Sun variability and NH temperature

There is a new paper published in April 2021 in Research in Astronomy and Astrophysics titled “How much has the Sun influenced Northern Hemisphere temperature trends? An ongoing debate” (link). The authors are R. Connolly, W. Soon, M. Connolly together with 19 coauthors. All these people are from well-known universities or research facilities, and as such have impressive scientific backgrounds. The paper is quite long, more than 70 pages including a huge 536 items reference list. I recommend a careful reading of this paper that is the best overview of scientific knowledge regarding the sun-climate question I know of. What makes this paper unique is that it presents many facets of the problems of the TSI variability and of NH surface temperature series. It honestly states that not all coauthors share the same conclusions, so it clearly is not a cherry-picking paper pushing an activist agenda. As this is such a large and diverse paper, I will just touch on a few aspects, and try to give a short summary.

Its main conclusion is that the IPCC’s stand on the influence of the sun on global warming is at least open for discussion, and ignores a huge amount of scientific findings that conflict with its anthropocentric view on human caused climate change.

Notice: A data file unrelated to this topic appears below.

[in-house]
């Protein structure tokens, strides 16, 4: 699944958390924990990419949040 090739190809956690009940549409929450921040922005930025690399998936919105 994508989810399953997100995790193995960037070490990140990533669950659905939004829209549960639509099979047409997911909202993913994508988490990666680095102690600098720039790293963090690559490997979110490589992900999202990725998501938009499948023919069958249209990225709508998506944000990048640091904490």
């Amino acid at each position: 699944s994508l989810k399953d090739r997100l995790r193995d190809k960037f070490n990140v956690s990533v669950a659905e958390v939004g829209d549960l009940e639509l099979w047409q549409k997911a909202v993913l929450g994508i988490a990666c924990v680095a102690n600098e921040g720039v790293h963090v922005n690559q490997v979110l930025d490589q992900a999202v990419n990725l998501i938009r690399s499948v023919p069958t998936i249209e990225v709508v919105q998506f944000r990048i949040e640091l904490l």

The problems with knowing TSI

Everybody knows that the sun is the engine that drives Earth’s climate, and that the energy output of this big thermonuclear reactor is not constant. Best known are the 11 years Schwabe cycle of total solar intensity, and the 22 years Hale cycle of its magnetic activity. The TSI (irradiance in W/m2 on a surface perpendicular the the solar rays, measured at TOA, the top of the atmosphere) really is directly and continuously measured only since the satellite times, starting in 1978 with the NIMBUS 7 satellite and its ERB (Earth Radiation Budget) mission. Previous data are more patchy, coming from soundings with balloons and rockets, or from indirect proxies like solar spots, changes of the solar magnetism measured at ground level or even planetary (astronomical) causes.

43 years of satellite measurements covering nearly 7 Schwabe cycles should be enough to yield a definitive answer for TSI variability, but this is alas not the case. The satellites instruments degrade with time, and successive satellites have different biases and measurement problems:

The different TSI measurements series from 1978 on (link)

The figure shows that the series differ by about 10 W/m2, so simply stitching together these series is impossible (just to set this number: the increased radiative forcing caused by the higher atmospheric CO2 concentration from 1750 to 2011 is about 1.82 W/m2, according to the IPCC AR5) . Two best-known efforts to get a continuous “homogenized” series are those from the ACRIM (USA) and PMOD (Davos, CH) teams. Both come to different conclusions: according to ACRIM there is a general increase in TSI, whereas PMOD thinks that TSI remains more or less constant. Needless to say that the IPCC adopts the PMOD view that conforms more to its policy of anthropogenic caused climate warming, and ignores ACRIM

If one includes the proxy series, as this paper does, there are 16 different TSI reconstructions that may be valid. So the least that can be said is that an honest scientific broker should exanimate, and not ignore, them all.